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US to Take Tougher Tone on Israeli Settlements
International

US to Take Tougher Tone on Israeli Settlements

The United States will endorse a tougher tone with Israel in an upcoming international report that takes the regime to task over settlements, demolitions and property seizures on land the Palestinians claim for a future state, diplomats said.
The US and its fellow Mideast mediators also will chastise Palestinian leaders for failing to rein in anti-Israeli violence. But the diplomats involved in drafting the document said its primary focus will be a surge of construction in Jewish housing in the West Bank and east Beit-ul-Moqaddas, AP reported.
The US approval of the harsh language marks a subtle shift. Washington has traditionally tempered statements by the so-called “Quartet” of mediators with careful diplomatic language, but the diplomats said the US in this case will align itself closer to the positions of the European Union, Russia and the United Nations, who emphasize Israel’s prominent role in the Mideast impasse.
The report’s release is sure to infuriate Israel, where officials are already bracing for expected criticism. And on the other side, although the mediators will endorse some longstanding Palestinian complaints, the Palestinians are likely to complain the report does not go far enough.
Diplomats acknowledge the report, which could come out in late May or June, will be largely symbolic, requiring no action. It could be unveiled at the UN and possibly sent to the Security Council for an endorsement, according to the diplomats, who included three US officials.
They all demanded anonymity because they weren’t authorized to discuss the unfinished work publicly.
The diplomats said the report is intended to highlight obstacles to a two-state peace agreement—the stated goal of both Israeli and Palestinian leaders—and offer recommendations for restarting negotiations in a process that is stalled.

  The History of Settlements
The Palestinians don’t want talks as long as settlement construction continues; the Israelis say they’re open to negotiations, but have shown little interest in making any meaningful concessions.
In 1972, there were just over 10,000 Israeli settlers, with 1,500 living in the West Bank and the rest in east Beit-ul-Moqaddas. Two decades later, by the time of the Oslo peace accords, there were 231,200 Israelis living in the territories. That number rose to 365,000 by 2000, when the second Palestinian uprising began, and 474,000 by the time Benjamin Netanyahu became Israel’s prime minister again in 2008.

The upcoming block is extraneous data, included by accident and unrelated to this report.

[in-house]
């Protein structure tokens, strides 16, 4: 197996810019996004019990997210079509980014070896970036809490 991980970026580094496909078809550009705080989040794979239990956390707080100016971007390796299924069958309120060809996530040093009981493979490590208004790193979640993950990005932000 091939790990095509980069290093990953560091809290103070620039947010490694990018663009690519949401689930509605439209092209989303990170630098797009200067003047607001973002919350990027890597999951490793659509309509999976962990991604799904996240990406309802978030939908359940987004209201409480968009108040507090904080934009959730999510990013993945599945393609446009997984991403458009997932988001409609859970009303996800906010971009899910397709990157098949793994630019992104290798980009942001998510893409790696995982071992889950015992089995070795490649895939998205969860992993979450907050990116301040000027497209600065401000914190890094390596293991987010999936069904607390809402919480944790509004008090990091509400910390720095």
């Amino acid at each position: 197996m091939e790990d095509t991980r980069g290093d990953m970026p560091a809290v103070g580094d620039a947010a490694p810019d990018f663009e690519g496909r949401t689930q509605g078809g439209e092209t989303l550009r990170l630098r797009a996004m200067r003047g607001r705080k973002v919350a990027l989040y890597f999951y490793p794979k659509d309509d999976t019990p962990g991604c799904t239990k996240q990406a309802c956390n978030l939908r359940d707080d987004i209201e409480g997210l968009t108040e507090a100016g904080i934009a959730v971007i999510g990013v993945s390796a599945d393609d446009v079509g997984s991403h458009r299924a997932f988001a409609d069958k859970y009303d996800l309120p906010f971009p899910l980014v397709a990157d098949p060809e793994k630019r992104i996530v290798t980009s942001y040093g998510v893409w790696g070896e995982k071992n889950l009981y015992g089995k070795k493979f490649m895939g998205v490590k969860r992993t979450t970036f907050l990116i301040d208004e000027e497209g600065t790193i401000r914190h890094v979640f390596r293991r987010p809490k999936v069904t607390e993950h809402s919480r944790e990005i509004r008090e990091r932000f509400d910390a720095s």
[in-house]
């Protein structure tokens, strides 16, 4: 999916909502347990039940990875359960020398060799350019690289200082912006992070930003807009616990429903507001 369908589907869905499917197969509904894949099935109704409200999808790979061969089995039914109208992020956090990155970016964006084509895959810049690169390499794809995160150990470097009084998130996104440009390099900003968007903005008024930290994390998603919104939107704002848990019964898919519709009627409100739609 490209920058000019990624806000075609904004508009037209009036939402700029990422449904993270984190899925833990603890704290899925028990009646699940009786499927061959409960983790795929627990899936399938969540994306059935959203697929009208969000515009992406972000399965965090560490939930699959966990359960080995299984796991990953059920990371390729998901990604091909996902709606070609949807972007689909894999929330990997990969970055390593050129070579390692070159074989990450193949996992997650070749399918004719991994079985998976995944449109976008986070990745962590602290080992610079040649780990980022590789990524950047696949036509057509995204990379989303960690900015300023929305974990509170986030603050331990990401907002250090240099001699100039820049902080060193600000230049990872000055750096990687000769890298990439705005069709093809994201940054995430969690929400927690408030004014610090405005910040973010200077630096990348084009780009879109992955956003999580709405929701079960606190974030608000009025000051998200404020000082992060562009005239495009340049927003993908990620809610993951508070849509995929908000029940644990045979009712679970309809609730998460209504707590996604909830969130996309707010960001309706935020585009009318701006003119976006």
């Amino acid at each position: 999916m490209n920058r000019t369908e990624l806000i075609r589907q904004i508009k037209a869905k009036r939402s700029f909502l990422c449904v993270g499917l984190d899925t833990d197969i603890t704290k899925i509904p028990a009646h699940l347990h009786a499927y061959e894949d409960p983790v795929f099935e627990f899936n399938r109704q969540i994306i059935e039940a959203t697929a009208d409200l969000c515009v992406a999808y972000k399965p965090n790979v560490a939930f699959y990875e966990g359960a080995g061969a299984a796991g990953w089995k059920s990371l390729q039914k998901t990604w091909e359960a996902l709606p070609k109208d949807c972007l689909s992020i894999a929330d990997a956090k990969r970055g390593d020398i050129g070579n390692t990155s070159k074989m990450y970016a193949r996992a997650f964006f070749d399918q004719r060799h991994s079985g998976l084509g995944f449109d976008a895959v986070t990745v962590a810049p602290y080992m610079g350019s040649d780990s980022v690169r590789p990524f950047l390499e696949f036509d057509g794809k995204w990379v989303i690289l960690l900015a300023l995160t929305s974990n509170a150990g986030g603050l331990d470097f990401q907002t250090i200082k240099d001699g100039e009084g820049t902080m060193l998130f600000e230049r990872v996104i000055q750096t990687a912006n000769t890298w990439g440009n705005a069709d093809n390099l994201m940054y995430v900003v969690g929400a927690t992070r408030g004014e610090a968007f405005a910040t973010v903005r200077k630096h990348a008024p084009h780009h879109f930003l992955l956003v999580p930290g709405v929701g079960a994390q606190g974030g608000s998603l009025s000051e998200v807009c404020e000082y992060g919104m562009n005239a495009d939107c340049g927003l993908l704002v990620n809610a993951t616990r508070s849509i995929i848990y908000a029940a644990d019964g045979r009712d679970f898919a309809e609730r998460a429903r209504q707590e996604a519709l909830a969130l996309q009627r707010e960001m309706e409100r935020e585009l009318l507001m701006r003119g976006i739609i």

The settlements are now home to more than 570,000 Israelis, according to the Israeli anti-settlement watchdog Peace Now—370,000 in the West Bank and 200,000 in east Beit-ul-Moqaddas. Settlements range from small wildcat outposts on West Bank hilltops to developed towns with shopping malls, schools and suburban homes.
Some 2.2 million Palestinians live in the West Bank, with another 300,000 in east Beit-ul-Moqaddas. Israel captured both territories after the 1967 war.
The Quartet, which is supposed to guide the two parties to peace, has been largely irrelevant for the past several years. It was created in 2002 at a low point in the Israeli-Palestinian relationship and in the years since has held sporadic meetings. Most have ended with bland statements condemning violence, criticizing settlements and calling for both sides to improve security and the atmosphere for peace talks.
The new report will repeat those calls, but the diplomats said they hoped the new criticism of Israel, in particular, would jolt the parties into action.
The Palestinians recently put off their push for a new UN Security Council resolution condemning Israeli settlement activity, in part because of the coming report, the diplomats said. And with anti-Israel sentiment growing in Europe, France may delay a planned May 30 meeting of foreign ministers on the situation. The French also are talking about hosting a Mideast peace conference this summer.

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